CRISPR Becoming Crisper, More Ubiquitous, Says Zhang

Dr. Feng Zhang spoke on CRISPR technology.
Dr. Feng Zhang spoke on CRISPR technology.

What plastics were to a young Dustin Hoffman in The Graduate and what computers were to a young Wozniak and Jobs in their garage-era tinkering is now occupied by CRISPR technology, suggested Dr. Feng Zhang of MIT in the final Wednesday Afternoon Lecture of 2017 on June 28.

Speaking in a packed Masur Auditorium, where he posed for selfies with audience members before taking the stage, Zhang traced CRISPR technology from its origins as a mechanism developed by bacteria to defend itself against pathogens to its current status as a sophisticated gene editor.

“It’s like a cursor in Microsoft Word,” said Zhang. “Wherever you can place it, you can make the edit.”

Only 35, Zhang has already revolutionized science in two ways, said NICHD microbiologist Dr. Gigi Storz, who introduced him. He is an alumnus of optogenetics pioneer Dr. Karl Deisseroth’s laboratory at Stanford and, since early 2011, has been working to harness clustered regularly interspersed short palindromic repeats, or CRISPR, systems for genome editing.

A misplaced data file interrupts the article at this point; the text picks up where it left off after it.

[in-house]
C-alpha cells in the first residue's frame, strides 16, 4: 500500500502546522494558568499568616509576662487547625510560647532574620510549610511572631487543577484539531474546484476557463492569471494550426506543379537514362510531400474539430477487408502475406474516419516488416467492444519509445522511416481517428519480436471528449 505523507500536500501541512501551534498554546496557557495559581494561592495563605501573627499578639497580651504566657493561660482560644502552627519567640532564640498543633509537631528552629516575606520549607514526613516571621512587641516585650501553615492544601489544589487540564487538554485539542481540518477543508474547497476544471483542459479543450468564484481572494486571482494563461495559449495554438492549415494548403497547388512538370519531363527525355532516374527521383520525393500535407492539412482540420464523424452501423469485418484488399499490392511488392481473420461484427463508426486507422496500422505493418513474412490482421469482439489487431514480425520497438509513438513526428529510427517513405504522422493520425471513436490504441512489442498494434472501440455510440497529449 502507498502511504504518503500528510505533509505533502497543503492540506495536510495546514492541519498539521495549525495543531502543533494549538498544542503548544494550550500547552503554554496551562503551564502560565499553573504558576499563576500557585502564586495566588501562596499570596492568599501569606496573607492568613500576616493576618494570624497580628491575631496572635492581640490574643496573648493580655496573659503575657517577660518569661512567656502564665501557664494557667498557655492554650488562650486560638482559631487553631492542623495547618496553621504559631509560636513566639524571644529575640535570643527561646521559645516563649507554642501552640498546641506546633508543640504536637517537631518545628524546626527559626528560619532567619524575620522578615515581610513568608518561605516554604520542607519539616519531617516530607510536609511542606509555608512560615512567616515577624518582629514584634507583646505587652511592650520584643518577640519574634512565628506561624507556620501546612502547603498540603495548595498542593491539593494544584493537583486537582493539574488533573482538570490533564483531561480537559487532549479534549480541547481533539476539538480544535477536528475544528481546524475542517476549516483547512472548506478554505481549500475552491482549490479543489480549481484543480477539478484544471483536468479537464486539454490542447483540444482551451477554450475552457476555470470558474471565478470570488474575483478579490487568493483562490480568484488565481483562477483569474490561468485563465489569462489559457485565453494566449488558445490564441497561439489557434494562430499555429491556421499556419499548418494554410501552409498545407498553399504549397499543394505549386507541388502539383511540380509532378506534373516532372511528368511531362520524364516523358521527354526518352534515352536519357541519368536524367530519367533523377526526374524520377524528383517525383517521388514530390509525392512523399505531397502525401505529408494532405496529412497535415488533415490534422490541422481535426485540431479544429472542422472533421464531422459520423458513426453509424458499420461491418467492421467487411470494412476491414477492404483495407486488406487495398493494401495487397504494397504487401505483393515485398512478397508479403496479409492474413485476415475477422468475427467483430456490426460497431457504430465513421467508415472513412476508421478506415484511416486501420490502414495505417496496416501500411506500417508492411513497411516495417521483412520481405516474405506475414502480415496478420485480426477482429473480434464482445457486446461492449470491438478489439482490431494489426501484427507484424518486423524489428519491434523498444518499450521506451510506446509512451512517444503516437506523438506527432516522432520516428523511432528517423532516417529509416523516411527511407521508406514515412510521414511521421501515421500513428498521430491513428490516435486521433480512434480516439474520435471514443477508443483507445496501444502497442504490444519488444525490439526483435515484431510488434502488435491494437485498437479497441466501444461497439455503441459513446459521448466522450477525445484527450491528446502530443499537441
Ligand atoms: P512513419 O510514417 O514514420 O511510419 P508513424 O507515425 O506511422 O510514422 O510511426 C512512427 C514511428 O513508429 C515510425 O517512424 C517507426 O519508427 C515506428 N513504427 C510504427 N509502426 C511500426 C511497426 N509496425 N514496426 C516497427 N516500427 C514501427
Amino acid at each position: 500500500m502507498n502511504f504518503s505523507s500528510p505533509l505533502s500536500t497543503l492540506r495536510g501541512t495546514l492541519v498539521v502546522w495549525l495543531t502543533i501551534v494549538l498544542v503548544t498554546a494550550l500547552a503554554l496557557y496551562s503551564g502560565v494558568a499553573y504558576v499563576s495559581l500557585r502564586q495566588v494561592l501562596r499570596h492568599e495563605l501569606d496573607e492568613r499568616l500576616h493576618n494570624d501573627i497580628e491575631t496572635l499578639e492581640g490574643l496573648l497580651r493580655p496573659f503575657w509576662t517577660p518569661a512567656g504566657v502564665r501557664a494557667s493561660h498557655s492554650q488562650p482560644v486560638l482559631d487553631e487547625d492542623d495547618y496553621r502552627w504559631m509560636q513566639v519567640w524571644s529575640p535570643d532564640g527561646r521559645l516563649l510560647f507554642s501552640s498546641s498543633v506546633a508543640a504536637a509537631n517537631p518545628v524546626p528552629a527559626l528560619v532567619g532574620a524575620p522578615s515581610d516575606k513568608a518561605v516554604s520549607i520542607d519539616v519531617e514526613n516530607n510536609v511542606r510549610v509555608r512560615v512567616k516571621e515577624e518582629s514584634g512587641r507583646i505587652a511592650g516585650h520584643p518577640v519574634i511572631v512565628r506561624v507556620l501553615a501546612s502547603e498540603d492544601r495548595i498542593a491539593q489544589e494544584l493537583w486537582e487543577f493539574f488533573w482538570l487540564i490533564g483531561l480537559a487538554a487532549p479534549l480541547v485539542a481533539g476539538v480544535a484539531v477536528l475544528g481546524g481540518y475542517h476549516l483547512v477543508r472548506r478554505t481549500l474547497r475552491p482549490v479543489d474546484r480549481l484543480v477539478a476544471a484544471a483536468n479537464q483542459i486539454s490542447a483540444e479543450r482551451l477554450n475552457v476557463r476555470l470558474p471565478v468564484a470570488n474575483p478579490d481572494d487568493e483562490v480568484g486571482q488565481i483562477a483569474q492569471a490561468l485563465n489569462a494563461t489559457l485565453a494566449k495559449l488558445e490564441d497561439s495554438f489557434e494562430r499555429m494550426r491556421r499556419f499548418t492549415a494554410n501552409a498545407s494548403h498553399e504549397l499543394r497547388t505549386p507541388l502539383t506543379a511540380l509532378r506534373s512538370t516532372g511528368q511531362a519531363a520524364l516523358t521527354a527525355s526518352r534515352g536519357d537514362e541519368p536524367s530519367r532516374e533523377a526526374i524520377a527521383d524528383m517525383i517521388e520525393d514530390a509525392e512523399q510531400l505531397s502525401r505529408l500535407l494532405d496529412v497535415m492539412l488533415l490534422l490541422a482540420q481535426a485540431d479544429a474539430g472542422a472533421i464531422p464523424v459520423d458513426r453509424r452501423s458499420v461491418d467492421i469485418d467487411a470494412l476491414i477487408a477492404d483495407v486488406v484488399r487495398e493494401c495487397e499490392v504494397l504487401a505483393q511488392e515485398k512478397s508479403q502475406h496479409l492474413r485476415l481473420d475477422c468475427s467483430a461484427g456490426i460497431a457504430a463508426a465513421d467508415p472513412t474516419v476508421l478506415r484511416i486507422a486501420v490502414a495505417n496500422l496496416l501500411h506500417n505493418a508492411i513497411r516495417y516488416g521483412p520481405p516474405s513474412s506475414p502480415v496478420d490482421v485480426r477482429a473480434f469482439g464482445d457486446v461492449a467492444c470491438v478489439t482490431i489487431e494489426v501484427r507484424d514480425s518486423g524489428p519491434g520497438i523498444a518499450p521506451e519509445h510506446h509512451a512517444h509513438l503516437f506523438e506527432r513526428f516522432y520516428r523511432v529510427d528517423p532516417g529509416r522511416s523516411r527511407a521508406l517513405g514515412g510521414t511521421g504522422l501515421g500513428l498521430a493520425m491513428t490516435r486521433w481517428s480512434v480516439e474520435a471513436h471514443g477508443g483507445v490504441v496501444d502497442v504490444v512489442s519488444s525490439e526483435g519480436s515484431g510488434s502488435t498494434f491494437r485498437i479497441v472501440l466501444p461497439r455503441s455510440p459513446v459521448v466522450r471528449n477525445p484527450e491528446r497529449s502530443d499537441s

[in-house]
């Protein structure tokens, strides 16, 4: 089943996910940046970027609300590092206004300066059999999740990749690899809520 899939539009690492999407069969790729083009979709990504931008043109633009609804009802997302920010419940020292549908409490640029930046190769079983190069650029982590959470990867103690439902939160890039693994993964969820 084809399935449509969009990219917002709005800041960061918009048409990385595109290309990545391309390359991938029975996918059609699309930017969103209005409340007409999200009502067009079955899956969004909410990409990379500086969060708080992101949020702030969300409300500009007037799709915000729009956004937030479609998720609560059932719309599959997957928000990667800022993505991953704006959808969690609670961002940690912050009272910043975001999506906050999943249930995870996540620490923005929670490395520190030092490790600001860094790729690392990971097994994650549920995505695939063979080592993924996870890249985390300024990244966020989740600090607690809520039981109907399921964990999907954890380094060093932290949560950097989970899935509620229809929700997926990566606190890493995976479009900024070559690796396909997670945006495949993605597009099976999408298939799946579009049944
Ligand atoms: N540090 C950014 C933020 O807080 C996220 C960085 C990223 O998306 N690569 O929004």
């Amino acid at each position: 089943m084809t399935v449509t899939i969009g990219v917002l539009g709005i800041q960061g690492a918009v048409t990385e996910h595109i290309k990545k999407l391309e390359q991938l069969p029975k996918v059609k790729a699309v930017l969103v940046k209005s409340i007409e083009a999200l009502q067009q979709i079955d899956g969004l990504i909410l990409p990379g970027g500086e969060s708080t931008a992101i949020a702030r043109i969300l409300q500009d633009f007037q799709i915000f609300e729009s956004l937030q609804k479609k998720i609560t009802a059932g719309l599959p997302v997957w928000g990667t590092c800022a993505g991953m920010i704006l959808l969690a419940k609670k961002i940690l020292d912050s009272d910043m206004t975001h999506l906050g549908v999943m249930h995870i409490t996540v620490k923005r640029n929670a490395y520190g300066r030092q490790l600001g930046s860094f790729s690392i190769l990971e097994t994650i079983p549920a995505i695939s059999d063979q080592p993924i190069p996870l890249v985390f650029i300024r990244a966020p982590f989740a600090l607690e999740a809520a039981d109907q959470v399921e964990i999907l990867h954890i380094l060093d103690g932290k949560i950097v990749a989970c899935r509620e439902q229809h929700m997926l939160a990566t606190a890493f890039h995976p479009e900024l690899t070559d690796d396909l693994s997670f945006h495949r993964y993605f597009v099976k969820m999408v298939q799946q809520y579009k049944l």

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GOING VIRAL
Pediatrician Discusses Ethics of Parents’ Online Posts

Dr. Silvana Barone
Dr. Silvana Barone

Many parents are quick to post photos of their kids on social media or blog about their child’s health. Parents have learned a thing or two from this practice—from foods to entice picky toddlers to favorite remedies for rashes and other common ailments—and often turn to online communities to share their experiences and network with other families.

On one hand, blogging and posting on such sites as Facebook and Twitter raise questions of privacy and other concerns unique to the pediatric population. But posting such information often provides social and emotional support; this is particularly salient for parents of children with complex or critical illness.

“Since we know social support for parents with generally healthy children is important, it actually may be critical for parents of children with complex or life-limiting illness, particularly when a diagnosis requires daily care and monitoring,” said Dr. Silvana Barone, a pediatrician recently transplanted from Montreal who is currently a clinical fellow in pediatric hospice and palliative medicine at Johns Hopkins Hospital and a postdoctoral fellow at Johns Hopkins Berman Institute of Bioethics. She spoke at a recent NIH bioethics group discussion in Bldg. 50.

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